emergency fund v extra mortgage repayments

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Balancing extra mortgage repayments with saving an emergency fund
Emergency Fund v Extra Mortgage Repayments. Image by psdesign1 @stock.adobe.com

Should you focus on building an emergency fund or should you pay off your mortgage as quickly as possible?

As it turns out, these two options don’t have to be mutually exclusive.

You can have the best of both worlds.

If your mortgage has a redraw facility or an offset account, you can pay down your mortgage quickly, saving money on interest whilst building a potential emergency fund at the same time.

(The usual disclaimer: This is general information only. I’m not a financial planner, and you should always consult a qualified advisor when making financial decisions.)

An emergency fund: why you need one

According to a recent article, more than a quarter of households [surveyed] admitted that they would run into financial difficulty if they lost their jobs.

Job loss is a scary thought. How would you pay the bills, keep a roof over your head and put food on the table if you lost your job tomorrow and it took months for you to find a new job?

Even in good economic times, businesses fold. Or downsize. Or restructure.

People get ill or have accidents.

Your emergency fund is your peace of mind. It’s your insurance against future risk. It is there to cover unexpected setbacks and take the financial stress out a bad situation.

How Extra Mortgage Repayments Can Save You Big Bucks

If you have a mortgage, small extra repayments add up to BIG savings in interest over the course of a loan.

Take the average $400,000 mortgage with a 30-year term and with interest at 7%. Making fortnightly repayments and paying an extra $10 each fortnight will save you a whopping $151,432 over the course of the loan (which will be reduced to 23 years!)[Online calculator here].

That’s no small change.

If you were to try and save $20 a month towards your emergency fund instead, it would take you 82 years to save $150,000 (at 4% interest) and the interest earned on those savings would be taxable [calculator].

Making your mortgage your emergency fund

So here’s how it works: you make extra repayments on your mortgage and reap the benefits.

If you lose your job and you need funds, then you can redraw these extra repayments. Your extra repayments transform into your emergency fund in the event of an emergency.

There are, however, a few practicalities that you need to consider.

First, you need to check with your lender that your mortgage allows extra repayments and has a redraw facility or an offset account. If you do have these facilities, check whether there are any fees or rules when using them.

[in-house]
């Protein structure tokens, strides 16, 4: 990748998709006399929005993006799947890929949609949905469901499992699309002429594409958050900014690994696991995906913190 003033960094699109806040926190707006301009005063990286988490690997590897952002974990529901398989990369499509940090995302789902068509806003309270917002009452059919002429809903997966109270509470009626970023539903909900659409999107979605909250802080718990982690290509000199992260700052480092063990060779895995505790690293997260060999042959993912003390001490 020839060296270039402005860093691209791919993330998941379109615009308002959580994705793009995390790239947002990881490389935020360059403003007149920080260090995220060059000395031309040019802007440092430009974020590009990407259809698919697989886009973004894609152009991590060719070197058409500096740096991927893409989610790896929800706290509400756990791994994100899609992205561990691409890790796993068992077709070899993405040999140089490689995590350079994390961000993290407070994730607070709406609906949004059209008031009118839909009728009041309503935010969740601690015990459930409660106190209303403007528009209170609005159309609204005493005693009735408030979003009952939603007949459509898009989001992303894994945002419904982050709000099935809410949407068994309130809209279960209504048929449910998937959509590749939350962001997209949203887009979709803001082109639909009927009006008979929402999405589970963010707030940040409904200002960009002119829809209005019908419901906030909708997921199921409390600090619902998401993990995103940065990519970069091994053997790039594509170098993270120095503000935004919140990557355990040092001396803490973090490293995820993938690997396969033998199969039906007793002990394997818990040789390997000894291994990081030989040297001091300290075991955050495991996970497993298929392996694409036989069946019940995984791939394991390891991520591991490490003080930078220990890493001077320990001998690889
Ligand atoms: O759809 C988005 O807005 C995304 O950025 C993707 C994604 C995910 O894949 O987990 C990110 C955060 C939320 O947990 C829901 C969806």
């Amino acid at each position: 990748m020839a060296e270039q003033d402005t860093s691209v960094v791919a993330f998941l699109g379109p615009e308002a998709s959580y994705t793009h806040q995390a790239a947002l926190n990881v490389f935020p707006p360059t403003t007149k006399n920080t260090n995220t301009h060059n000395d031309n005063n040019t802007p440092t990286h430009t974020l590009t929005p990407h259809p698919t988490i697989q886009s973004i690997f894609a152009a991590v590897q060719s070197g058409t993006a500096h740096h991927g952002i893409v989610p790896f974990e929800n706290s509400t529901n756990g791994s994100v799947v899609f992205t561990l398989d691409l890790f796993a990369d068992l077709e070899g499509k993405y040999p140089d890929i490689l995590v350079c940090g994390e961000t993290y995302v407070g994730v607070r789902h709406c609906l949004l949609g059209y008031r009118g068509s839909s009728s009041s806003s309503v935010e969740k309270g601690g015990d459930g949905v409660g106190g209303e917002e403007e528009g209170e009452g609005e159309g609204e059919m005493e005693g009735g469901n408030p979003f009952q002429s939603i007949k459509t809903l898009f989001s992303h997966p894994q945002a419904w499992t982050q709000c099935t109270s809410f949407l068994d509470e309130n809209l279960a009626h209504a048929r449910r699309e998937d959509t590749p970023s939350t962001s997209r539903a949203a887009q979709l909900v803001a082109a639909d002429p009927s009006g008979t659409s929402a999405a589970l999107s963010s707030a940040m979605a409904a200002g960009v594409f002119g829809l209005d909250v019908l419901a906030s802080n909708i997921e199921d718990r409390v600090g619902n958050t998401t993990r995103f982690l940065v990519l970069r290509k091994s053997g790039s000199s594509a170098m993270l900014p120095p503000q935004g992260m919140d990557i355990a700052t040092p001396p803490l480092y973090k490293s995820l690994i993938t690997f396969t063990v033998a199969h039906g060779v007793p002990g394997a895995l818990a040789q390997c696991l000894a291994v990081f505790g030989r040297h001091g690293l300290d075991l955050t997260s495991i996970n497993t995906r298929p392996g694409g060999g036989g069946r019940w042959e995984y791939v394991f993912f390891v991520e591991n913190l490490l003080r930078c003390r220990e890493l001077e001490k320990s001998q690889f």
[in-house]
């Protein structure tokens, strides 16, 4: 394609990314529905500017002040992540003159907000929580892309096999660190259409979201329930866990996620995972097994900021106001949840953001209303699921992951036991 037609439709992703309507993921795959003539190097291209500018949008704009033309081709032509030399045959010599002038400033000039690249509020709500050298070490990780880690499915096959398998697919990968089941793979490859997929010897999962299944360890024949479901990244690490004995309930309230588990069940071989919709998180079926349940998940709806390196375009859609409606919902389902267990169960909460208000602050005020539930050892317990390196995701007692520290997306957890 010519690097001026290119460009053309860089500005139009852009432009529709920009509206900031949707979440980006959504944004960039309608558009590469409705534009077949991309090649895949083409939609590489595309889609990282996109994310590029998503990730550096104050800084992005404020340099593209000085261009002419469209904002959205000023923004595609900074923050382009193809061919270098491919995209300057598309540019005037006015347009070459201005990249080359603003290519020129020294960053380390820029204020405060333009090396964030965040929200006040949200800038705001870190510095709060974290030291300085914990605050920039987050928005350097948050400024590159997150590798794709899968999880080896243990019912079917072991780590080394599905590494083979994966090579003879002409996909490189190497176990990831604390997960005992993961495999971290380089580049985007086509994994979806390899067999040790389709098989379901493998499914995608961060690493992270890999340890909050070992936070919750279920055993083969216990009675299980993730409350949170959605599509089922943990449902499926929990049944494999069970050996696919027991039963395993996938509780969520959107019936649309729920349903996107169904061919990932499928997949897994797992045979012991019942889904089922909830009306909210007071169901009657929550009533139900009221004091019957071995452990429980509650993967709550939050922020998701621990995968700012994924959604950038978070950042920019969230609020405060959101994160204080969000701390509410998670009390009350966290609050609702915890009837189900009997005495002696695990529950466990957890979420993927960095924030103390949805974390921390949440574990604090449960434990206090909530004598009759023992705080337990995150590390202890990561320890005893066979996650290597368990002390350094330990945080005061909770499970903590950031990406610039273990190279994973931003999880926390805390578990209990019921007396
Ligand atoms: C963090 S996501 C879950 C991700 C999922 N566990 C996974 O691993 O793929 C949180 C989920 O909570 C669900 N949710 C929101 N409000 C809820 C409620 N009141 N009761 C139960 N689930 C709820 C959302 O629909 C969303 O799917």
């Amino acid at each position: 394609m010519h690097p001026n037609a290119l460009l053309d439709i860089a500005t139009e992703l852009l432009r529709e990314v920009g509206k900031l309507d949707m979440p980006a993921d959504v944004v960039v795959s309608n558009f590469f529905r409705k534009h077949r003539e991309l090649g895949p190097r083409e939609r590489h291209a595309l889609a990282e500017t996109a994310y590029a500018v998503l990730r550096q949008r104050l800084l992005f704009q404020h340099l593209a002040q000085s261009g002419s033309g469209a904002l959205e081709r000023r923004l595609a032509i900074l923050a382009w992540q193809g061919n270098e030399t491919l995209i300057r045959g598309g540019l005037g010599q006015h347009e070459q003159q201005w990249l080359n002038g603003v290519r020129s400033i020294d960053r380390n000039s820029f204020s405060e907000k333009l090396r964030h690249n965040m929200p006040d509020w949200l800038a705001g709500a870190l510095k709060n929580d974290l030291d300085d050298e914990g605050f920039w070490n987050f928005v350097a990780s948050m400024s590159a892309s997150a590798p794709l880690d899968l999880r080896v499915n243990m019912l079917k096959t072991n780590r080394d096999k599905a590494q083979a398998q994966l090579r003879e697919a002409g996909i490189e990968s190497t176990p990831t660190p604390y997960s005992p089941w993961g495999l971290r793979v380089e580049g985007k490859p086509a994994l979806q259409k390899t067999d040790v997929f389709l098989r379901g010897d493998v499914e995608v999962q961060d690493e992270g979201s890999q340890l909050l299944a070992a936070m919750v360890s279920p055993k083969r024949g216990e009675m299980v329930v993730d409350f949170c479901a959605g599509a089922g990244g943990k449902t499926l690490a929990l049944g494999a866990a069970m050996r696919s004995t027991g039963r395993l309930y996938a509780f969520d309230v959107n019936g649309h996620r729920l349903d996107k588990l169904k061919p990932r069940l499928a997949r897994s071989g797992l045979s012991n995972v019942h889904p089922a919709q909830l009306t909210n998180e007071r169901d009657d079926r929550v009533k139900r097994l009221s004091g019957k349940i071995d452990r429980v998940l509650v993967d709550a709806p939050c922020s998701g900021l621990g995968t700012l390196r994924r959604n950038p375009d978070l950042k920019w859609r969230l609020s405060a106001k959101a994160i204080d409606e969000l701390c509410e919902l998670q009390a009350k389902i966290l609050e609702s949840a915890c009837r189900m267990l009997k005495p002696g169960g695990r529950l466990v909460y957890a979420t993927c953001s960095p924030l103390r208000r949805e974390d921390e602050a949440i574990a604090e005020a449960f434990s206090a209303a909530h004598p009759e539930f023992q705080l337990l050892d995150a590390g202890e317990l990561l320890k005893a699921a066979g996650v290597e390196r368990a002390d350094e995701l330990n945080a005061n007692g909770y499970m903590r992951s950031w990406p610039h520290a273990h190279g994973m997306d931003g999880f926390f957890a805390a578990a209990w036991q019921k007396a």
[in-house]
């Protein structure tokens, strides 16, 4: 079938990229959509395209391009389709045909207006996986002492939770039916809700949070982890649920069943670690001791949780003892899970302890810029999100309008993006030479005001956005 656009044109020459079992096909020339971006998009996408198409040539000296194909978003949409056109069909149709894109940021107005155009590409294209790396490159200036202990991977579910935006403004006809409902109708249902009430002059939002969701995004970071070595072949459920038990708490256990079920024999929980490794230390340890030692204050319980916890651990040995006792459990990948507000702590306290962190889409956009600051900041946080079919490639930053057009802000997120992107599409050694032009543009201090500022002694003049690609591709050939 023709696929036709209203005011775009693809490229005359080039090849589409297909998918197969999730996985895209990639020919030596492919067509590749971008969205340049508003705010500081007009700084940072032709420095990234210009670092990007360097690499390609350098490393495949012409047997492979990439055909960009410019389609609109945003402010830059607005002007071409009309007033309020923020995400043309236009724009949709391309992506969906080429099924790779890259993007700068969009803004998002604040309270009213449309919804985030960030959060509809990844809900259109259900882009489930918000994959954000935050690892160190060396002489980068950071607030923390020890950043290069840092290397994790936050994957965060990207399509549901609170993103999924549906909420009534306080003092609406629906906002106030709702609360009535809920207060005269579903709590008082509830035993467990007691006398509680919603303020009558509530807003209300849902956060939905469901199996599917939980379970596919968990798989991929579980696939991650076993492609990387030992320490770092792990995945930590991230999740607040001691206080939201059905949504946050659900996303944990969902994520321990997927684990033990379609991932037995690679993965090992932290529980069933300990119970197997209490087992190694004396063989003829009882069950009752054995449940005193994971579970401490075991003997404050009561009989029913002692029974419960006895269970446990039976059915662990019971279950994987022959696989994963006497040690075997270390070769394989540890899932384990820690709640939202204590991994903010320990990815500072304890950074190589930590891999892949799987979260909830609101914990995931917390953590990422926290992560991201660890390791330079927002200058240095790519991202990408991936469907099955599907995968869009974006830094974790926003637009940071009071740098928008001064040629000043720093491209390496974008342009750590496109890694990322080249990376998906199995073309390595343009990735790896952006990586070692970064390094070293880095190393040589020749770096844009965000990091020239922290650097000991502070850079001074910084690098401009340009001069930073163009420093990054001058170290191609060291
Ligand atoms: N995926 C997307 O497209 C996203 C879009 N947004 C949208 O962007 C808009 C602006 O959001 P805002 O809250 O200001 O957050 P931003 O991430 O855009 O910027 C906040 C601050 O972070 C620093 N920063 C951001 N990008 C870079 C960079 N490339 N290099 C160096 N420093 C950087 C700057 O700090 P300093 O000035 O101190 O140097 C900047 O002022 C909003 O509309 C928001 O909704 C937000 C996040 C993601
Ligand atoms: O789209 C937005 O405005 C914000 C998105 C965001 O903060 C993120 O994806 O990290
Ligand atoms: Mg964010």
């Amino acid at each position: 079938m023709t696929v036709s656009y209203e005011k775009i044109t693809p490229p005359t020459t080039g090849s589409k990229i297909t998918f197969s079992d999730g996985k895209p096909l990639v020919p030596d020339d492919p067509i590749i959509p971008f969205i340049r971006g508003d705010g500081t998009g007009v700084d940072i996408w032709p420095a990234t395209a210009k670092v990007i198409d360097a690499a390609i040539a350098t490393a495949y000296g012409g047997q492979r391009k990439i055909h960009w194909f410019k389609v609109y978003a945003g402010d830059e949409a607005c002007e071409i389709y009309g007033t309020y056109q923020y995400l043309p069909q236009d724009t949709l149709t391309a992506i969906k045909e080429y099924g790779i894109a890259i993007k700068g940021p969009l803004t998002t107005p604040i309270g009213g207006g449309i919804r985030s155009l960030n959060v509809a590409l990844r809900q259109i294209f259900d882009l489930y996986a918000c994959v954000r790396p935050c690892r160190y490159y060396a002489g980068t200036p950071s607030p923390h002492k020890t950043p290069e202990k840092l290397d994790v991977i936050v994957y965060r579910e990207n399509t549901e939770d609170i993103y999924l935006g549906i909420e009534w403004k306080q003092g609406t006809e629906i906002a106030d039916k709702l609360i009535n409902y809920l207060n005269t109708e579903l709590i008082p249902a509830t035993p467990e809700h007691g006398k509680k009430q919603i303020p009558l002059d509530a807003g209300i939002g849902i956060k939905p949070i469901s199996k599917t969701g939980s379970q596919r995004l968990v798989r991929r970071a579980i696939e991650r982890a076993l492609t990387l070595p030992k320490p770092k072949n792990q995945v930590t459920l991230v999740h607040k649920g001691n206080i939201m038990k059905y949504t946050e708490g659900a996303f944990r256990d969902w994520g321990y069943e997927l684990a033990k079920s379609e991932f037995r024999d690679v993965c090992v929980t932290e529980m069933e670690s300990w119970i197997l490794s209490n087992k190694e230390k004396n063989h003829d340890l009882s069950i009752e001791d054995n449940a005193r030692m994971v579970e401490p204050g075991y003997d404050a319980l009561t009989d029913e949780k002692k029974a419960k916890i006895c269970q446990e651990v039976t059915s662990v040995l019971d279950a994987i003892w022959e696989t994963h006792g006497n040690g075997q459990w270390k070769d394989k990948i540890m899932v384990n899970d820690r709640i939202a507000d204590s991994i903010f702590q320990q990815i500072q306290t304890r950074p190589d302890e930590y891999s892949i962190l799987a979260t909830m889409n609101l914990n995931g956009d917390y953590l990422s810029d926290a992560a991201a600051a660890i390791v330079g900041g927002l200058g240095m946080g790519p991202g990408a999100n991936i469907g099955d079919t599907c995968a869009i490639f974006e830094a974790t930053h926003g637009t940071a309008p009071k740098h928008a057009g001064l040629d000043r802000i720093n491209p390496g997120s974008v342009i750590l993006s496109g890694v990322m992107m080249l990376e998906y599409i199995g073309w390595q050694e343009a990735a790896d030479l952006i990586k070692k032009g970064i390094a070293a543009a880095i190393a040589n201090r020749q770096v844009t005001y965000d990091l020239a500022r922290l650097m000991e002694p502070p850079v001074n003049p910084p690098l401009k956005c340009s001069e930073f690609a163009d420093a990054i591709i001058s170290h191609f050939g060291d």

Secondly, it’s important to note that you may not be able to redraw funds during a fixed interest period without breaking the contract and generating break fees. Ask your lender to disclose possible break fees and take these into consideration when deciding on a fixed period.

If you’re in the market for a new mortgage, make sure you take these things into consideration.

It is best to be aware of your choices before you need them, so take the time now to understand how your mortgage works – it will save you stress and heartache later if you ever do find yourself in a bad situation.

The hidden benefit to building an emergency fund this way is that you don’t have money sitting in the bank, tempting you to spend it. You may, however, still want to have a month’s worth of expenses in a bank account for quick cash flow, to cover any time it might take to redraw funds from your mortgage or in the case of small emergencies.

So if you’re asking yourself whether you should put your energy into building an emergency fund or into paying your mortgage down as quickly as possible, remember that there’s a third option – doing both.

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5 Comments

  1. We are planning on buying at the end if the year. We are going to get a split loan. Majority of it on fixed rate and a smaller portion variable. That way we get lower interest on the bulk, but will still be able to pay extra off and have that redraw/emergency fund.

  2. Great article! I went for a fixed home loan (buying alone & for the first time). Which meant I created an emergency fund outside the loan for the first two fixed years. I do pay the maximum extra payments ($5k pa). At the end of the my fixed term, I plan to move to a variable/fix split, with an offset, and what’s now my emergency fund will help pay down the mortgage. I could have done this straight up, but I didn’t like the idea of my repayments changing too much early on – didn’t know how scary a mortgage might be (not at all, it would seem!)

  3. That’s actully what I have been doing, when the intrest rate drops i don’t change my payment & i’m now paying $100 extra a month, i think i would find it hard to save that much. Which actually may come in hady as i’m being made redundat in a months time.

  4. The best thing about an emergency fund is it keep us relying on the credit card. Most of us can final cut them up if we have adequate emergency funds. Great thinking to consider getting some “use” out to the fund in offset account or redraw.